The tinsel is handmade and you can see a tutorial on how to make that @ https://dottybobbin.co.uk/christmas-tree-fabric-tinsel-tutorial/

I also have a tutorial on how to make the tree in case you missed that @ https://dottybobbin.co.uk/fabric-life-size-christmas-tree-tutorial/

Can you imagine how delighted I was when I went on one of my monthly trips to IKEA (I get withdrawal if I don’t go), only to find a roll of fabric with life size printed photograph of a Christmas tree on it?  I don’t know how I missed them last year!

I have a digital embroidery machine, mine is a Brother Innovis V3, and I love it! I used this machine to create these embroidered decorations on my trees. The first one is for my Mum and is hanging by her patio doors. She has a double curtain track in her pelmet so its a perfect place to hang the tree. Every year I have promised to add a decoration to her tree. If you don’t have an embroidery machine you can make fabric or felt decorations and velcro them on. One of my sewing clients has made an advent tree using this fabric, with a new decoration to put up every day. Alternatively try applique using a satin stitch and you can add hearts, stars, snowflakes etc.

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Here are a few samples of the decorations. Do you like the Dotty Bobbin?

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Below you can see my finished Christmas tree, which has pride of place in my porch, hanging from a curtain pole at the top and it has a pole inserted at the base to add some weight. I lined it with a white sheet and I appliqued the star on the top on my regular sewing machine as I couldn’t do one big enough on my embroidery machine.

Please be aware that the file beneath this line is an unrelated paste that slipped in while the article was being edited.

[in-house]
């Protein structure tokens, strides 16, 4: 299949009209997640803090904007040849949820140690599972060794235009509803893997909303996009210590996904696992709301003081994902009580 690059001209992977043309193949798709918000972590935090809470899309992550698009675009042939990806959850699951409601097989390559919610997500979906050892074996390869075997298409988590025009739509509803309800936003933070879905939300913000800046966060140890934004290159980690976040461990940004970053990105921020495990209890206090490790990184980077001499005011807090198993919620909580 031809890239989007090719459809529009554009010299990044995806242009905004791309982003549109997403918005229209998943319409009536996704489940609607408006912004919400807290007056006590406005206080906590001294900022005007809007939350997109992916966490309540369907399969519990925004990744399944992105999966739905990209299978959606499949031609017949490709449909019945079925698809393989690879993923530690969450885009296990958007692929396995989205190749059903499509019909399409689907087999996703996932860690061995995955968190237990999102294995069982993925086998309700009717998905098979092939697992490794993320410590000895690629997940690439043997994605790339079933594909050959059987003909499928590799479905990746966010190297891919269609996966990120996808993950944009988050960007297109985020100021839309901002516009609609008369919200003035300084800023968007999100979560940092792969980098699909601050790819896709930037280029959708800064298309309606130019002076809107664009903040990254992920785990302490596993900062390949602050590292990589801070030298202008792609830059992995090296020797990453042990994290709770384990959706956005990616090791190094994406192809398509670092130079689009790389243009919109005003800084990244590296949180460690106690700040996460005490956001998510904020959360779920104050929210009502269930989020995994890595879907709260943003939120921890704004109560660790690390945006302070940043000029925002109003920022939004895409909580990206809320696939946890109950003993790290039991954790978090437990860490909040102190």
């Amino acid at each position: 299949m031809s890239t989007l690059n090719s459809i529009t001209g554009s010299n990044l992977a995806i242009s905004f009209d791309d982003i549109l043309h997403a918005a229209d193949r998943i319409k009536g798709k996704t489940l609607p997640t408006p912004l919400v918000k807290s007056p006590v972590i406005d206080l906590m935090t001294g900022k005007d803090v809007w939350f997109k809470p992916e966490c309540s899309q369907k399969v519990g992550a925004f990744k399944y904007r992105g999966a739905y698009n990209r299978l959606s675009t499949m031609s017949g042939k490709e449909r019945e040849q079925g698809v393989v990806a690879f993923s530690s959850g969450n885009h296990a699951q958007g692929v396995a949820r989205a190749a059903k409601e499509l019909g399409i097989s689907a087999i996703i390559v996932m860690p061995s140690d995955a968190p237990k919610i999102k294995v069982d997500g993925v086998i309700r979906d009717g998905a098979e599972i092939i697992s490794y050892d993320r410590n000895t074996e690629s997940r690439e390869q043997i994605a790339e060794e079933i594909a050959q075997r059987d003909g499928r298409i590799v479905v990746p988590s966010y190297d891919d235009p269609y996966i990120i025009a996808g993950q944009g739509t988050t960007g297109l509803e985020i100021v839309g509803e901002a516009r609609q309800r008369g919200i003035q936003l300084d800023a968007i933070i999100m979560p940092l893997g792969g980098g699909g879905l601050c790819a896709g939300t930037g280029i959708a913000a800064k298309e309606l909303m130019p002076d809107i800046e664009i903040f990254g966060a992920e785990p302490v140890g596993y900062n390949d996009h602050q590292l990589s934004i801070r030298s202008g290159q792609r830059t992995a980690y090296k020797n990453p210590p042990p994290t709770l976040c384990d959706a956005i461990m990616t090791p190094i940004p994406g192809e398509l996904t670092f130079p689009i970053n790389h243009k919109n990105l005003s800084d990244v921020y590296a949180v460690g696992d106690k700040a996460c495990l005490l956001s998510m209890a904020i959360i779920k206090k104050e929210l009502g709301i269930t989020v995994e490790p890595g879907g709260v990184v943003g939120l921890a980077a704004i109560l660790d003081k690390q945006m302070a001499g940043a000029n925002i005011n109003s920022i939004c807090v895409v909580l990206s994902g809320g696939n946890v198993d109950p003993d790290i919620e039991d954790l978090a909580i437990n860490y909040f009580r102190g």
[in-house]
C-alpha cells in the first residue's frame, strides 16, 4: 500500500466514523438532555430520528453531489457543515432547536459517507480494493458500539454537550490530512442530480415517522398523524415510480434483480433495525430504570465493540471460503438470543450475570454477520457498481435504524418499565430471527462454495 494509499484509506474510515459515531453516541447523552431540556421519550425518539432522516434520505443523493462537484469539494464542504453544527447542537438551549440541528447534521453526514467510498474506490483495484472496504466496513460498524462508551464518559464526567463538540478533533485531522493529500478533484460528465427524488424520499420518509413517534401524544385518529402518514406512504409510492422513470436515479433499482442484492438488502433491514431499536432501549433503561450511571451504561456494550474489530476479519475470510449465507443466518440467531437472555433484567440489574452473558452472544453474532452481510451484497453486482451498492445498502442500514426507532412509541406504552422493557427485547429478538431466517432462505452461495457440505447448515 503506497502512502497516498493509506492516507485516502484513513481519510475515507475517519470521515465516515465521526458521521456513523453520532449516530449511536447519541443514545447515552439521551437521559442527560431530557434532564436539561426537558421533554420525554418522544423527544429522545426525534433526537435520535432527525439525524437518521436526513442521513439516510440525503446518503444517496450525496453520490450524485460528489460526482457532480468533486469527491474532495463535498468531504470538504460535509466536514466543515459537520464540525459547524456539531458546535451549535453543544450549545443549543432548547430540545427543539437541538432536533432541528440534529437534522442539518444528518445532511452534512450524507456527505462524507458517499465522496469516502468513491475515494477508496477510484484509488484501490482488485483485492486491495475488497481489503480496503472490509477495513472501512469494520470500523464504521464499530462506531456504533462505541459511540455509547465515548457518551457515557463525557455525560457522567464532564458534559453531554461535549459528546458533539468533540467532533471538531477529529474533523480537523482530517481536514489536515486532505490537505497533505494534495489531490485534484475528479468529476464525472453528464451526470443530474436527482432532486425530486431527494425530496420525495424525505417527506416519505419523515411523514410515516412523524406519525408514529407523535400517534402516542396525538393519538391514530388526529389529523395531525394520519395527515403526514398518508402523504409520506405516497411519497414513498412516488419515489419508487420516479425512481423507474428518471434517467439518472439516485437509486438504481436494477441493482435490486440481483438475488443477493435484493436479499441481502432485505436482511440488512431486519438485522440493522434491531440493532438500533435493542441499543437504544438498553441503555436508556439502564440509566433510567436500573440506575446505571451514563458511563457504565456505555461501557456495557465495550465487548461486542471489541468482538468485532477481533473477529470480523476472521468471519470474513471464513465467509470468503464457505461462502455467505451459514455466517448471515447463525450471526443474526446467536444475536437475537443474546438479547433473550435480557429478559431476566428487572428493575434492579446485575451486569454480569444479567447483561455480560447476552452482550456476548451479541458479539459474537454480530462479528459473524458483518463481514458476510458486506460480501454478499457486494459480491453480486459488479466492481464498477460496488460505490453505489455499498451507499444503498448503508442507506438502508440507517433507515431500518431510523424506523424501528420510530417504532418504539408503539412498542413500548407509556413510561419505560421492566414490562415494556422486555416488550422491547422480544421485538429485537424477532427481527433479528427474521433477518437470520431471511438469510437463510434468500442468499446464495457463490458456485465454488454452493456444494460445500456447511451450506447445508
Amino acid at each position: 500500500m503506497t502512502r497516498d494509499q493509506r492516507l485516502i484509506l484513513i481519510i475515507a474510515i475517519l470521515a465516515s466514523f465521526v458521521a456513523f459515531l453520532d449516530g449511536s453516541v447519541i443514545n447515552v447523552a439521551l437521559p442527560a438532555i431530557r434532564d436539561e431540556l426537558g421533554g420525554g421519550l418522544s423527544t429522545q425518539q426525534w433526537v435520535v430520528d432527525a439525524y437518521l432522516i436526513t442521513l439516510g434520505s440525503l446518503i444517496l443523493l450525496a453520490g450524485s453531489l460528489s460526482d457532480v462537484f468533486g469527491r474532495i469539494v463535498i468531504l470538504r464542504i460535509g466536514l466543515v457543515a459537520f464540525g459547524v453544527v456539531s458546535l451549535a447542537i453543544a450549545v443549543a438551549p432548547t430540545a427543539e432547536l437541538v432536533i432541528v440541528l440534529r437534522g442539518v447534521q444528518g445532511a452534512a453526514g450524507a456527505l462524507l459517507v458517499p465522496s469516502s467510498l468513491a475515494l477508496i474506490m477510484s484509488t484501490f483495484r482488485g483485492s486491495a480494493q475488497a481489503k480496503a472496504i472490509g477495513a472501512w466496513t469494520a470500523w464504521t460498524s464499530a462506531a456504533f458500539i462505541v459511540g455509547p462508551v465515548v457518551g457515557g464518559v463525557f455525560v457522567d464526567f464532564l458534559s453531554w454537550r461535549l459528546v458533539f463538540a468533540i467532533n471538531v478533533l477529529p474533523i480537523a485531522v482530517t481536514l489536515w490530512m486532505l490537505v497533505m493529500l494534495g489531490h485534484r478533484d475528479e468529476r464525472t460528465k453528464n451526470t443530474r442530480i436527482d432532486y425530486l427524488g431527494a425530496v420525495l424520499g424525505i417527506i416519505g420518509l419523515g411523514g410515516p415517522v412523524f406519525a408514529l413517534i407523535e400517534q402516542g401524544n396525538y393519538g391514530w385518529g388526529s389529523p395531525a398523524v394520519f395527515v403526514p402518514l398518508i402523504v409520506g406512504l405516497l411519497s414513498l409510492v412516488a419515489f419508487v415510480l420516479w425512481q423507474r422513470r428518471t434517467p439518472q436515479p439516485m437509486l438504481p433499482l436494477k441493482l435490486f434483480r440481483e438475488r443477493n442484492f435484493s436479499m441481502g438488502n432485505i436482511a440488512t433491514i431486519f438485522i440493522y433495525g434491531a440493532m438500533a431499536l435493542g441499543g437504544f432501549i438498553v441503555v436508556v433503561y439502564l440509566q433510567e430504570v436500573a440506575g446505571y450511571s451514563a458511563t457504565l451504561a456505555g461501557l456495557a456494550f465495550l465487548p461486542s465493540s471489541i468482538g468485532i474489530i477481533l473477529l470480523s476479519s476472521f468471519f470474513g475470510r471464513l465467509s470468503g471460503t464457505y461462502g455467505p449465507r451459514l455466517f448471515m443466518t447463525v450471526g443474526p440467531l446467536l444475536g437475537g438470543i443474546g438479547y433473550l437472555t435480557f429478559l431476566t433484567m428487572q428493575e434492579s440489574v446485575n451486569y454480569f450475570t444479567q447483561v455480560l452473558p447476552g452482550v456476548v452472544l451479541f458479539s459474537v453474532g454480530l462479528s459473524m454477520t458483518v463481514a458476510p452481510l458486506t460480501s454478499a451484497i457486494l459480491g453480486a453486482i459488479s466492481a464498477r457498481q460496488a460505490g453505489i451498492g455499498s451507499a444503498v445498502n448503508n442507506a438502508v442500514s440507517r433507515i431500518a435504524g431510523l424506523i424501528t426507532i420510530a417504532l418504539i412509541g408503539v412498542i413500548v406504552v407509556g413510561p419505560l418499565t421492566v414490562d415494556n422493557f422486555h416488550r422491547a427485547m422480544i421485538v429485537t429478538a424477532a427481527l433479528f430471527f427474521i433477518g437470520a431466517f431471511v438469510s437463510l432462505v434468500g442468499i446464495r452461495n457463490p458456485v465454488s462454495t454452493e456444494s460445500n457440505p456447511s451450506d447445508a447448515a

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I have also been making some felt trees with the children at a crafting party, and look what they made. Why not try making some yourselves with your own kids?

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Lastly I wanted to show you my own little Dotty Bobbin embroidered Christmas tree!  Guess what people are getting for Christmas this year?

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Merry Christmas, I hope Santa brings you all a lovely sewing machine for Christmas!

Bambino Bobbin Tutorial on how to make a bat cushion for Halloween

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Hello today I would like to talk about how to make a Halloween bat cushion. Look on the computer for a template for the bat. There are lots to choose from on the internet.

Cut out two square pieces of fabric. I used purple velvet fabric for the squares and I used black felt for the bats. Position the bats on one of the squares, using pins. Next, with chalk draw a triangle on the bat like I have done in the picture above.

If it is a thin fabric that frays when you cut it then make sure you zig zag your edges before you begin to sew.

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Then sew on the chalk lines, using straight stitch, remember to go forwards and backwards at the beginning and the end.